5 common cottage weak spots

What needs fixing to keep thieves out and valuables in

By Ray FordRay Ford


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It’s tough to deter professional burglars when no one’s at the lake, but most B&Es are committed by opportunists who will move on if getting in is a challenge. Removing valuables limits the damage done to your wallet, but you can also make your cottage a tougher nut to crack with simple fixes to common weak spots.

Click on the links for helpful tips from our sister site, Canadian Home Workshop.

1. Deadbolts aren’t deep enough

Exterior doors are harder to kick in or pry open if fitted with deadbolt locks, but look for a bolt penetrating at least 1″ into the door jamb.

2. The strike plate isn’t secure

Fasten the door’s strike plate with 2½”–3½” screws, penetrating at least ¼” into the wall stud.

3. Sliders can be jimmied

Drive large, flat-headed wood screws up into the top track of sliding glass doors, far enough in so the screw heads sit just above door level, about 10″ apart. The screws prevent intruders from lifting the door up and out (this works for sliding windows too). An old hockey stick or broom handle in the bottom channel of the slider keeps it closed even if the lock is forced.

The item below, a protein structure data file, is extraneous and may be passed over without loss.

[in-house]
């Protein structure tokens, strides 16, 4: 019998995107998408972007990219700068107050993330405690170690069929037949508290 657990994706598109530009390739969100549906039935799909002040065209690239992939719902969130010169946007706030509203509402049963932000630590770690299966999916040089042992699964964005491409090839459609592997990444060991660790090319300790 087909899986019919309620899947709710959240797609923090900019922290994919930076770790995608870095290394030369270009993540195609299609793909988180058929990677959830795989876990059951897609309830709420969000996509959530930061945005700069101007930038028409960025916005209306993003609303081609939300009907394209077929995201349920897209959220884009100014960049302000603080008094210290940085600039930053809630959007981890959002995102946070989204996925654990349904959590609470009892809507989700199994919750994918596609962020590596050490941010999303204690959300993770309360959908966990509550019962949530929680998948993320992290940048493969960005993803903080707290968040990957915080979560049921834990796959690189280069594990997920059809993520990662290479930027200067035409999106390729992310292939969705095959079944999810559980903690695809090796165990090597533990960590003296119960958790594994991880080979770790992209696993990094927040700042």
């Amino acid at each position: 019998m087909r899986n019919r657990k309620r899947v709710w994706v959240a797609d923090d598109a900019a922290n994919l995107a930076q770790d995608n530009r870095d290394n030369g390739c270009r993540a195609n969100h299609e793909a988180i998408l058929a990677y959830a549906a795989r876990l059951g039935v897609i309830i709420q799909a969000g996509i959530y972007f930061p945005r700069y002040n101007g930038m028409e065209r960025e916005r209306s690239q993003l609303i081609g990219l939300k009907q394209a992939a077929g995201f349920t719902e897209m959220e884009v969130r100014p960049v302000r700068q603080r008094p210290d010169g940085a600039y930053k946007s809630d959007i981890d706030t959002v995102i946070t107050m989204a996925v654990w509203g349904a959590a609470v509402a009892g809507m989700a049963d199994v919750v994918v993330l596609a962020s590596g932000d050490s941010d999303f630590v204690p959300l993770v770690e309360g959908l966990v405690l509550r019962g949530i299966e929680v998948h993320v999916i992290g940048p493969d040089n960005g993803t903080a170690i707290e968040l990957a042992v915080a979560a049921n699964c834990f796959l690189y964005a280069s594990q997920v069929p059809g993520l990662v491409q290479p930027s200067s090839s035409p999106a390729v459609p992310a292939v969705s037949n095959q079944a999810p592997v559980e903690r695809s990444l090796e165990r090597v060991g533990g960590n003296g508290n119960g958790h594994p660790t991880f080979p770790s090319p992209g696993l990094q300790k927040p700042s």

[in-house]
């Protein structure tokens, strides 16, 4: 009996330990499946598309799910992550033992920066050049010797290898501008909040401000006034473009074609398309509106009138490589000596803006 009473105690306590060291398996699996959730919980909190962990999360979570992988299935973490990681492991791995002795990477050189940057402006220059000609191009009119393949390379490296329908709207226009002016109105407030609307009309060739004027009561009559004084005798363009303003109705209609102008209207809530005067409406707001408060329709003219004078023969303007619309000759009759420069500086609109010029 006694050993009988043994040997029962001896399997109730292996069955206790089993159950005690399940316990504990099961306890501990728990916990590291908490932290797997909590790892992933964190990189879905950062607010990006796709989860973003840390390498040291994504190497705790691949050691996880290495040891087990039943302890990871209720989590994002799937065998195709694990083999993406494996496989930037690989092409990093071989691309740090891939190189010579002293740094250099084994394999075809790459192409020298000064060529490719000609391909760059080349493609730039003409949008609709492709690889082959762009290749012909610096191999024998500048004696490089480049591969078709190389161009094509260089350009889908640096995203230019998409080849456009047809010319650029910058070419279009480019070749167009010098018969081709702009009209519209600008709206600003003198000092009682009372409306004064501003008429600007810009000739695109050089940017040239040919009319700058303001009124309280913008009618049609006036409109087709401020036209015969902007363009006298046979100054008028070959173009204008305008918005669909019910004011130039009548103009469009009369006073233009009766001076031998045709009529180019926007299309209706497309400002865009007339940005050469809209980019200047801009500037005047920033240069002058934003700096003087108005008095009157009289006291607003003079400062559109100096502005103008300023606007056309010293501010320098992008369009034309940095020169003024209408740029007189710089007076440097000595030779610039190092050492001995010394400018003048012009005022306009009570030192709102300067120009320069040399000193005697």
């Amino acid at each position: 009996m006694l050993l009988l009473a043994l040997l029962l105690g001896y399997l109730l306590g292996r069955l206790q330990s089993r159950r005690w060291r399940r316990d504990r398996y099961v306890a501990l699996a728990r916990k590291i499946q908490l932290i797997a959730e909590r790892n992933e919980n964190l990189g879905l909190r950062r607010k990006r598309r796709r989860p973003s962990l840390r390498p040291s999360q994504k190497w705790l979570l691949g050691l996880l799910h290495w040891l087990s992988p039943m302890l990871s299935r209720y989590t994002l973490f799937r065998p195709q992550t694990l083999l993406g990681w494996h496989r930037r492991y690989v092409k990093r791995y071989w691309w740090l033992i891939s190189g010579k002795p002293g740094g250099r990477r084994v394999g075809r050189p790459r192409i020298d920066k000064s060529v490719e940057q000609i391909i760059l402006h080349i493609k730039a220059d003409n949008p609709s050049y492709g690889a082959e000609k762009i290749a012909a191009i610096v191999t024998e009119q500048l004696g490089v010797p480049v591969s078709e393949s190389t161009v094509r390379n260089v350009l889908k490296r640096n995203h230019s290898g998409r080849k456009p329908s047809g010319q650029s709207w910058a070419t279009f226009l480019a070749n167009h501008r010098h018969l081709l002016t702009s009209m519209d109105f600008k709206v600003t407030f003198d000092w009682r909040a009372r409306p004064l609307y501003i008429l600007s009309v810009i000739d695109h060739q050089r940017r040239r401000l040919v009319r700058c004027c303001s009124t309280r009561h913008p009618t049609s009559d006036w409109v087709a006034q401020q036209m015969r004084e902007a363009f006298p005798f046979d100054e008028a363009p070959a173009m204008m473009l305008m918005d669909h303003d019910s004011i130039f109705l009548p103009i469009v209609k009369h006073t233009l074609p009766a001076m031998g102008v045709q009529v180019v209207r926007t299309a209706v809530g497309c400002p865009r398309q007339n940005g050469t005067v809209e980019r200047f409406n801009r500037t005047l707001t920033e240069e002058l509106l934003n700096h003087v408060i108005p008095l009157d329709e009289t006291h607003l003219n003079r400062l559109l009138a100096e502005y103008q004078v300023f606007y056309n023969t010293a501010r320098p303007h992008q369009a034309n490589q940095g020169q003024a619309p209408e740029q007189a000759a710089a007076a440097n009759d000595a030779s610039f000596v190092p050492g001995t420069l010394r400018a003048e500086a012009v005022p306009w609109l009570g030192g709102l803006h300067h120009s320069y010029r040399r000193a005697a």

4. Window locks aren’t sturdy

Pin double-hung wooden windows in place by drilling through the top corners of the inner sash into (but not through) the outer sash. Drill at a slight downward slant. When you leave, slide a nail or bolt into the hole to lock the sashes.

5. The glass is vulnerable

Install blinds to hide goodies and shutters to deter entry of humans, animals, and errant branches.

This article was originally published on June 17, 2010

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